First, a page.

Not that I advocate voting for a candidate just because he’s the one you’d like to grab a beer with – although, he is the obvious choice for that, too. This all being said, personality and approachability is an extension of why I am voting for Elrich and enthusiastically volunteering for him. When you actually sit down and have a conversation with Marc, (first of all, four hours will go by in a flash), you get a sense of how he really thinks things through – which is why he’ll sometimes counter-intuitively vote against bills or not support proposals or initiatives that “sound nice” (looking at you, Coalition for Smarter Growth).
Despite decades in local offices, Marc does not give off the politician vibe in the slightest, which is a major reason why he’d be a refreshing and vibrant change to the character of MoCo, a place often considered the place where the Democratic Party Establishment sleeps at night (C’mon, y’all voted 65% for Hillary in the primary).
I could enumerate the specific policy positions he holds, but I’ll let Marc do that himself. One overarching reason (albeit another abstract one) for my ardent support is that he epitomizes what I’d liketo think of as the “rational left.” His views, like mine, are generally placed left of center on the spectrum, not because of some tribal allegiance, but because we compare and contrast ideas that are tried and work, and let the ideological chips fall where they may.
As I’ve stated earlier, he critiques capitalism, but does not suggest reverting to a state-controlled planned economy. He’s also not what some on the right would refer to pejoratively as a “social justice warrior” who calls for “safe spaces” and “trigger warnings” and uses identity politics in ways that mirror the very prejudices one claims to oppose. He’s not afraid to overturn assumed conventions of thought, like the value of wage labor. “It’s not whether or not flipping burgers is worth $15 an hour,” Marc says. “It’s about what $15 means to that employee and his or her family.”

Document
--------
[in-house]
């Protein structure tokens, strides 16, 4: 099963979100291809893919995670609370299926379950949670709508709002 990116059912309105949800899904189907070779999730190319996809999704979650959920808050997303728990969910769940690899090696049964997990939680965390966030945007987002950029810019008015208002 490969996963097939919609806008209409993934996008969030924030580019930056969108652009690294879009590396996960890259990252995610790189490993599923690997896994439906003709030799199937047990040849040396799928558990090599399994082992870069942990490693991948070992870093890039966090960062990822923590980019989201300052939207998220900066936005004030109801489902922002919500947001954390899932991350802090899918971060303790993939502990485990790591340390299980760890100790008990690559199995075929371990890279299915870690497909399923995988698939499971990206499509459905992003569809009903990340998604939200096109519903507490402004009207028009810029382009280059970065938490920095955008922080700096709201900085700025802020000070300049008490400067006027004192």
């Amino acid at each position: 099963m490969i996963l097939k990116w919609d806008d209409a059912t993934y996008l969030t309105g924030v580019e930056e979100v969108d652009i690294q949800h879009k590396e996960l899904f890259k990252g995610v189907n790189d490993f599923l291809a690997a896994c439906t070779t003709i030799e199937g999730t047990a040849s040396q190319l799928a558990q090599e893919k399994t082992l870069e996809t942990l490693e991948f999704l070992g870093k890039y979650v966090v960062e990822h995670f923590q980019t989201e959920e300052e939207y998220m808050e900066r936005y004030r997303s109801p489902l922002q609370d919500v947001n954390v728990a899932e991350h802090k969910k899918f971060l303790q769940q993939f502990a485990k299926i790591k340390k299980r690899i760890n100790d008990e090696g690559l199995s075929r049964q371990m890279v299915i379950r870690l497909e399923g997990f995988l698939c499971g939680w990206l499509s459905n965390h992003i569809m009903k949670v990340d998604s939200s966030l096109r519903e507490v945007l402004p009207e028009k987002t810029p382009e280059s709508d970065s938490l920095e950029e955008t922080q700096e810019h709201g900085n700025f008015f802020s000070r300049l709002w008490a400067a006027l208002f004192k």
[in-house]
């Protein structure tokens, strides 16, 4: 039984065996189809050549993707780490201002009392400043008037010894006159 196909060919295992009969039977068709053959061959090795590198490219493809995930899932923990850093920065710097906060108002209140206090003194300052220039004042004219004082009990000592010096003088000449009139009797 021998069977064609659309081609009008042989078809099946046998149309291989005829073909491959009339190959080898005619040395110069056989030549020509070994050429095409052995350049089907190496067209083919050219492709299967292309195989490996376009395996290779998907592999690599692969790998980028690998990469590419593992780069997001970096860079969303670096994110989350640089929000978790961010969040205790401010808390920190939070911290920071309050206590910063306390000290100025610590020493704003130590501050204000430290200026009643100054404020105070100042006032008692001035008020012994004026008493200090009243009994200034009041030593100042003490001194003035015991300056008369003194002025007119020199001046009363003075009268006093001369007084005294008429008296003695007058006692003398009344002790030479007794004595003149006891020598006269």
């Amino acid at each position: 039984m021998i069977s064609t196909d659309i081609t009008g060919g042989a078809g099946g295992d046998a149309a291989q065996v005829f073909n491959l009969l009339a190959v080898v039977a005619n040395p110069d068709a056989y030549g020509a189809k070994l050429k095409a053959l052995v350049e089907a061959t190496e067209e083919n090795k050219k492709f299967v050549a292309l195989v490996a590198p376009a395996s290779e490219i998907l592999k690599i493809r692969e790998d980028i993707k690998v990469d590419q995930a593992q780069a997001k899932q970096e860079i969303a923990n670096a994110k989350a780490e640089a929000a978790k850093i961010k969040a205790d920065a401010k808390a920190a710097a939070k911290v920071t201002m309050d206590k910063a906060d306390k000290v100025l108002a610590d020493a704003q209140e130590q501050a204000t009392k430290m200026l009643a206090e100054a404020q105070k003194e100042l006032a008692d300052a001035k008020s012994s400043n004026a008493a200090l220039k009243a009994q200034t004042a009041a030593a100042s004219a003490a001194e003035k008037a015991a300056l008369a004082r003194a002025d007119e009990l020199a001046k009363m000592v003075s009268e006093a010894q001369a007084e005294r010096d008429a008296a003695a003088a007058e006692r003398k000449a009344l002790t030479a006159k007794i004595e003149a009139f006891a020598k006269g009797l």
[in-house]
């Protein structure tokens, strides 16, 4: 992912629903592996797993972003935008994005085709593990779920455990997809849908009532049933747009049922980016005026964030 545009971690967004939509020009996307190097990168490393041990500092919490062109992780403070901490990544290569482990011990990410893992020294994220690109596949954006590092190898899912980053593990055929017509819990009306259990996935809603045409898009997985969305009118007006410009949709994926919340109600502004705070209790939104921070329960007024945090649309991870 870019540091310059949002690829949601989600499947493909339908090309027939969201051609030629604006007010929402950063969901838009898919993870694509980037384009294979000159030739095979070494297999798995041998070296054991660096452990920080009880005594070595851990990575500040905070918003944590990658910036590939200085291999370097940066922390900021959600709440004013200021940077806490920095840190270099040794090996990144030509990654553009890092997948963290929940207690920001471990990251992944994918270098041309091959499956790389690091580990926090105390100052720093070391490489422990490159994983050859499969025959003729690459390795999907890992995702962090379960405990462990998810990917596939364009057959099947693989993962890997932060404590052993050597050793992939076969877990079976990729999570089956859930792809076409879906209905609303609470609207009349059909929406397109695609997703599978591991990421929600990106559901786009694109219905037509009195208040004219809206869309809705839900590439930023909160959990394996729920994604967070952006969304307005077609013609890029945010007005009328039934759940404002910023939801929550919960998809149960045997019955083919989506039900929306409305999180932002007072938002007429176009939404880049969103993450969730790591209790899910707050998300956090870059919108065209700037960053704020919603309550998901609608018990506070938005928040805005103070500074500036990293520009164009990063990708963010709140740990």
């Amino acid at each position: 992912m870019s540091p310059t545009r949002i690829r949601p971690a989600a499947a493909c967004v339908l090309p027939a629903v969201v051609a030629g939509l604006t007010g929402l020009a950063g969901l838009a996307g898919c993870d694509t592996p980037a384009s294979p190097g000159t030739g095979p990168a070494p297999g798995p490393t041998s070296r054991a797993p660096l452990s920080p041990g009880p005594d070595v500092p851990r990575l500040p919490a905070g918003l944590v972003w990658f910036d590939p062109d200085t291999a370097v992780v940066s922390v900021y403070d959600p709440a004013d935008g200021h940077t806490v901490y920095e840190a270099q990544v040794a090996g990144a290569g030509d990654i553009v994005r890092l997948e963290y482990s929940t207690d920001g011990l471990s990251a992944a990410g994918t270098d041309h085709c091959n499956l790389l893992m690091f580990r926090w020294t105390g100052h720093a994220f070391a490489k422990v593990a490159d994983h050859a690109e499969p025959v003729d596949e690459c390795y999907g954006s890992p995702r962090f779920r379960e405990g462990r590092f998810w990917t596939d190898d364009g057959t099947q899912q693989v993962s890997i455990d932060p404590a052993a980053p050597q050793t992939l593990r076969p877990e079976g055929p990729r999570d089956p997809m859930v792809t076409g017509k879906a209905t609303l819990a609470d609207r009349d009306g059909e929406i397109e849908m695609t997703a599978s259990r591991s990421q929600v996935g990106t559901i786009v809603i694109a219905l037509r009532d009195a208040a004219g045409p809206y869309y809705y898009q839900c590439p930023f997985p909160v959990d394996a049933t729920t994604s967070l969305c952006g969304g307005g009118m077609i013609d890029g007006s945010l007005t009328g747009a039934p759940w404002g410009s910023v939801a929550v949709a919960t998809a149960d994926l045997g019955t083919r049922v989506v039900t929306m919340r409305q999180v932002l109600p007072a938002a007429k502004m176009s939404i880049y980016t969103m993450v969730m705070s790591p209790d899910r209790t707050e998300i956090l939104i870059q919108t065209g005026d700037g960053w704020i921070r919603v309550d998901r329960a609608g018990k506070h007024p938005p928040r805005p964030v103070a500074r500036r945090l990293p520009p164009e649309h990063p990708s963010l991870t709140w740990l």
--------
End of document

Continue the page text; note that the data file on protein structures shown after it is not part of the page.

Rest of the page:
The Montgomery County Council at-Large race has over 30 candidates filed. I know, more or less, who I am voting for, but I can say there are a lot of GREAT options other than my four first choices. For County Executive, IMO, the is only one. For MoCo and the Millennials that live here, Marc is a must.
At the most fundamental level, people who think like Marc will help save the Left from itself.
I don’t pretend to be neutral here. If I get accused of being a paid propagandist of the Elrich campaign… I’ve actually contributed $100 of MY money to THEM..but to be fair, I’ve eaten way more than $100 of free food at various events of his.
I’m just a volunteer; this is all my idea (and Louis from PMD).
It’s time to get younger people excited about local politics and less cynical when considering their elected officials.
And so, now that I’ve embarrassed the shit out of him with this high praise, come over to Bethesda for our Millennials for Marc event.
It’s going to be tremendous, you will enjoy it bigly, believe me.
Nah, don’t believe me, see for yourself. But seriously, it will be epic.